Friday, June 22, 2007

Manufacturing Concensus

Roger Pielke Sr. has a few complaints about the comprehensiveness of the research papers used to prepare various IPCC (Intergovernmental Panel on Climate Change).

The 2007 Intergovernmental Panel on Climate Change (IPCC) Reports have the following stated goals:
“A comprehensive and rigourous picture of the global present state of knowledge of climate change”
“The Intergovernmental Panel on Climate Change (IPCC) has been established by WMO and UNEP to assess scientific, technical and socio-economic information relevant for the understanding of climate change, its potential impacts and options for adaptation and mitigation.”
However, the IPCC WG 1 Chapter 3 report failed in this goal.

This weblog illustrates this defect using the example of their assessment of the multi-decadal land near-surface temperature trend data, where peer reviewed papers that conflicted with the robustness of the surface air temperature trends are ignored. Later Climate Science weblogs will document this issue with other climate issues.
Bias? The IPCC? Why the IPCC is totally fair minded and comprehensive. If you don't believe that just ask them.
To evaluate the IPCC’s claim to be comprehensive, we cross-compared IPCC WG1 references on near-surface air temperature trends with the peer-reviewed citations that have been given in Climate Science. We selected only papers that appeared before about May 2006 so they were readily available to the IPCC Lead authors.
He then goes on to list a whole raft of papers, both included and missed by the IPCC. There seem to be more misses than hits.
If the papers were neglected because they were redundant, this would be no problem. However, they are ignored specifically because they conflict with the assessment that is presented in the IPCC WG1 Report, and the Lead Authors do not agree with that perspective!
Quite a charge to make. Mr. P then goes on to note some criticisms made by others.
“The process for completing the CCSP Report excluded valid scientific perspectives under the charge of the Committee. The Editor of the Report systematically excluded a range of views on the issue of understanding and reconciling lower atmospheric temperature trends. The Executive Summary of the CCSP Report ignores critical scientific issues and makes unbalanced conclusions concerning our current understanding of temperature trends”.

“Future assessment Committees need to appoint members with a diversity of views and who do not have a significant conflict of interest with respect to their own work. Such Committees should be chaired by individuals committed to the presentation of a diversity of perspectives and unwilling to engage in strong-arm tactics to enforce a narrow perspective. Any such committee should be charged with summarizing all relevant literature, even if inconvenient, or which presents a view not held by certain members of the Committee.”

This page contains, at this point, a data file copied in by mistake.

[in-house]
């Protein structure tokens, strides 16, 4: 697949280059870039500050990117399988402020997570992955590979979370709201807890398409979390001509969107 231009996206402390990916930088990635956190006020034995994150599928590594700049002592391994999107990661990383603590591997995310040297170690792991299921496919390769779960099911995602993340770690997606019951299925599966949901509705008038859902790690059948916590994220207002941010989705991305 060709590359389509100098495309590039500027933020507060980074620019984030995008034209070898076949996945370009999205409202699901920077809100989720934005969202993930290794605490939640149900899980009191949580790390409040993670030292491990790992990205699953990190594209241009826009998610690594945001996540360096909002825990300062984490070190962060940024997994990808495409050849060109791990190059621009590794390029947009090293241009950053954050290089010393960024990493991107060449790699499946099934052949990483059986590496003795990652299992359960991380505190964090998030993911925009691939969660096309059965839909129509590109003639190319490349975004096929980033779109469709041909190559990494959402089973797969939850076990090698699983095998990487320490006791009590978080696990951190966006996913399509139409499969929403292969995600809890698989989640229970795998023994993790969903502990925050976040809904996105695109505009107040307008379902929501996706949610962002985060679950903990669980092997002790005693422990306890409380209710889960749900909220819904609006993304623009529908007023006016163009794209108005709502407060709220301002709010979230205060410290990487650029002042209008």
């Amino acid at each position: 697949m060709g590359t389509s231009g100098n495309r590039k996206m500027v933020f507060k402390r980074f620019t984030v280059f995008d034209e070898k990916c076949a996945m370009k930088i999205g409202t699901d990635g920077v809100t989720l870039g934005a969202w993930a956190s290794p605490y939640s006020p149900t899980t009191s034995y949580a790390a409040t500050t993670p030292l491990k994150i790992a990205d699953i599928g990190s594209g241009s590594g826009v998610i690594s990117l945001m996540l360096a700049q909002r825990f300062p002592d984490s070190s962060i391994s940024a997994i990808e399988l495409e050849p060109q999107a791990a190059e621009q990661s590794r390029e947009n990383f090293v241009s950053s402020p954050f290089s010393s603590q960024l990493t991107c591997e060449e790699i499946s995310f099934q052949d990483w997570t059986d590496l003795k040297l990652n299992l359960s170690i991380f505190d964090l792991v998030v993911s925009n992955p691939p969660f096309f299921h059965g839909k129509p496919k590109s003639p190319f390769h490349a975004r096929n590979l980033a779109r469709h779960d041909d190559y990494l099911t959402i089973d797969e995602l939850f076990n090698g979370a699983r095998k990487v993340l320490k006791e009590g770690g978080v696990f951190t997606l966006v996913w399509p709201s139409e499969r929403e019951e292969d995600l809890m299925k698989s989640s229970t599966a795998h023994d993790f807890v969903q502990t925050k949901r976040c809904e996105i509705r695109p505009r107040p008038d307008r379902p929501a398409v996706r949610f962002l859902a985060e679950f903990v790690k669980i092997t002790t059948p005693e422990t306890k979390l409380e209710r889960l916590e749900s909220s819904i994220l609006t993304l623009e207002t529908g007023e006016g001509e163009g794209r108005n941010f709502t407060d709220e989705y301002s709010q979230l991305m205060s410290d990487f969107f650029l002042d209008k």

It seems like we have way too many inconvenient truths out there.

How might we narrow them down? Well Roger thinks he knows how the IPCC arrived at its concensus.
The IPCC WG1 Chapter 3 Report process made the same mistakes and failed to provide an objective assessment. Indeed the selection of papers to present in the IPCC (as well as how the work of others that was cited was dismissed) had a clear conflict of interest as the following individuals cited their research prominently yet were also a Review Editor (Tom Karl), works for the Review Editor (Tom Peterson, Russ Vose, David Easterling), were Coordinating Lead Authors (Kevin Trenberth and Phil Jones), were Lead Authors (Dave Easterling and David Parker), or a Contributing Author (Russ Vose).

In fact, as stated above, the CCSP Report “Temperature Trends in the Lower Atmosphere: Steps for Understanding and Reconciling Differences“, with its documented bias, was chaired by the same person as the Review Editor of the IPCC WG1 Chapter 3 Report (Tom Karl)! Regardless of his professional expertise, he is still overseeing an assessment which is evaluating his own research. There cannot be a clearer conflict of interest.

The IPCC WG1 Chapter 3 Report clearly cherrypicked information on the robustness of the land near-surface air temperature to bolster their advocacy of a particular perspective on the role of humans within the climate system. As a result, policymakers and the public have been given a false (or at best an incomplete) assessment of the multi-decadal global average near-surface air temperature trends.
That is right. You get a lot more truth and a lot less inconvenience if you can have people review their own work and exclude contrary ideas.

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